Jim Collins, author of Good to Great, ranks the S/360 as one of the all-time top three business accomplishments, along with Ford’s Model T and Boeing’s first jetliner, the 707. That’s pretty exclusive company.

This S/360 evolved over time into what we know today as “z System,” now 50 years young. Today, IBM launched the latest, most powerful iteration of the mainframe: the z13. This remarkable technology continues to power the platforms upon which entire industries and much of our global economy depend.

What sets the z13 apart? The same thing that differentiated its predecessors from the competition: the world-class IBM research and development inside every machine. There is no greater font of innovation in our industry.

That’s critical, because clients today require systems of insight. They must bring together massive amounts of data — customer data, enterprise data, mobile, social, streaming and genomic data — and analyze all of it to provide insights we’ve never had before. And they must do it securely.

IBM Research contributed significantly to achieving these goals in the z13, especially in the architecture and design of the processor and memory-cache systems, optimizing the technology for performance gains. Research results also factored into the high-security crypto devices inside, strengthening hardware protection.

We are now entering a new era of cognitive computing, in which computers will increasingly analyze problems in more human-like ways. And so it’s fair to ask: will the mainframe still be relevant in this context?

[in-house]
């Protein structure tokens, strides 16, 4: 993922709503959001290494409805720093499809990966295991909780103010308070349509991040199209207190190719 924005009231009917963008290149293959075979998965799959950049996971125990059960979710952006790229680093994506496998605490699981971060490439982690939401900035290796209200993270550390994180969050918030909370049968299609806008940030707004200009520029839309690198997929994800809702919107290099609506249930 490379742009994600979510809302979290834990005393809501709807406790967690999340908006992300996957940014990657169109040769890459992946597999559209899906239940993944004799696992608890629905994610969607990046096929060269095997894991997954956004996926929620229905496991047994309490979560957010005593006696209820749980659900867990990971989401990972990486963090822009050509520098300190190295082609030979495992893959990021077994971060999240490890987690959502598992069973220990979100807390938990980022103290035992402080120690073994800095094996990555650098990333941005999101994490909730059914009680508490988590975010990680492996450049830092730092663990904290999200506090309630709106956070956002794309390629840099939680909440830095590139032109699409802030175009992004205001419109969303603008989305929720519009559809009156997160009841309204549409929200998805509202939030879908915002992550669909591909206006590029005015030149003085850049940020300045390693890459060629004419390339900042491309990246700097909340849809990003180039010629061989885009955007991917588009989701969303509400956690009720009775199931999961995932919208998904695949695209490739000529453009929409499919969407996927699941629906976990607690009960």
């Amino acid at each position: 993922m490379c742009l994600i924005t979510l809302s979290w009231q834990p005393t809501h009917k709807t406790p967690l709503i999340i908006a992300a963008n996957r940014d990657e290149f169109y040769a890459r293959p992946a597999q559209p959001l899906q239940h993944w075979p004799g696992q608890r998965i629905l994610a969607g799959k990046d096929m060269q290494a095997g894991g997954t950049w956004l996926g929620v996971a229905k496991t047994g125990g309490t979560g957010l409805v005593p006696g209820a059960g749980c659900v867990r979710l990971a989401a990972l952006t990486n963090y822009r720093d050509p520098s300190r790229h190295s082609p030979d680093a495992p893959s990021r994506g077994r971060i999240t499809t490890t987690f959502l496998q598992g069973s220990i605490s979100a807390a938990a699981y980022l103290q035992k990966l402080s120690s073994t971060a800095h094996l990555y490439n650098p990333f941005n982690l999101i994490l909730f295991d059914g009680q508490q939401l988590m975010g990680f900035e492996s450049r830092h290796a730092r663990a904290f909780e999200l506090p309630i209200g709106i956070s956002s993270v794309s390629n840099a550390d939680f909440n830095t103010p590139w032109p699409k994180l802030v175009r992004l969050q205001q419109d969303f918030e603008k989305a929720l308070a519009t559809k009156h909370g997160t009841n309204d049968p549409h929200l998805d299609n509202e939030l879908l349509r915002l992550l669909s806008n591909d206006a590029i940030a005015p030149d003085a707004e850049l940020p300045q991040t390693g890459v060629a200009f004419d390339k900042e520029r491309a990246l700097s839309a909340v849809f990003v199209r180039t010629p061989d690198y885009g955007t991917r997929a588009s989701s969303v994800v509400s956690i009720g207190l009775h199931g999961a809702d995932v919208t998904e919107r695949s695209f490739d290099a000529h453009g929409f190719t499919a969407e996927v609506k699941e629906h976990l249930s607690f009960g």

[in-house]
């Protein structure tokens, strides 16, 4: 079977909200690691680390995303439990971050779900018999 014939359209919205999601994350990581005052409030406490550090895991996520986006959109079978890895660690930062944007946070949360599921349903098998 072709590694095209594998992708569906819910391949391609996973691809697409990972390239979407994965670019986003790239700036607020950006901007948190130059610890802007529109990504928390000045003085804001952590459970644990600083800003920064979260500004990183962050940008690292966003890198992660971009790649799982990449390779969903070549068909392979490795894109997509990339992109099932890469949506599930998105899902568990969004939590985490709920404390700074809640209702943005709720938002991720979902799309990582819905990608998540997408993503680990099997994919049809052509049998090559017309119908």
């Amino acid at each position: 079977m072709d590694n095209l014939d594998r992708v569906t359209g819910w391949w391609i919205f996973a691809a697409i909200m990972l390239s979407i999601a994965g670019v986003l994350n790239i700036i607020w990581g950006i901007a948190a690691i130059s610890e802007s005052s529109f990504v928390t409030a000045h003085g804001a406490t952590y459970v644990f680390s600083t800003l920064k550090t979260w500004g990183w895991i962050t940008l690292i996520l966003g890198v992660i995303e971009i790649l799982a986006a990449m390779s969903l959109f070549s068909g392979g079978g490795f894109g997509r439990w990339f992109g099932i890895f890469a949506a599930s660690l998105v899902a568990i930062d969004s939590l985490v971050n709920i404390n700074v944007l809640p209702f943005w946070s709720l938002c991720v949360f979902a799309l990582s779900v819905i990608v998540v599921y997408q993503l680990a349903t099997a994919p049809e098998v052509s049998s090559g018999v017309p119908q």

The answer is a resounding “yes.” In fact, it may be one of very few systems that can make this leap. The perfect combination to perform this task is mainframes and cloud, sometimes attached, sometimes one and the same where the mainframe is the cloud. 

As part of this transformation, we are bringing the computation to the core data. z13 is designed to speed the mobile transaction experience by allowing organizations to conduct analytics on the mainframe without the need to offload data to other systems. z13 "native analytics" can handle billions of transactions per day while analyzing data in real-time. It delivers faster, more personalized services with new levels of fraud protection. This is a competitive differentiator made possible by IBMers in Research.

We’re already starting to infuse cognitive sensing technologies inside the machines. We’ll continue to embed our most advanced learning machine technology into the mainframe, not only to gain greater efficiencies, but also to extract better and deeper insights for our clients from the tremendous amounts of data they possess. 
All of this innovation is accelerating on z13. In just the past year, IBM has received more than 500 patents on mainframe technology. There are companies that would be thrilled to have 500 patents in their entire portfolio.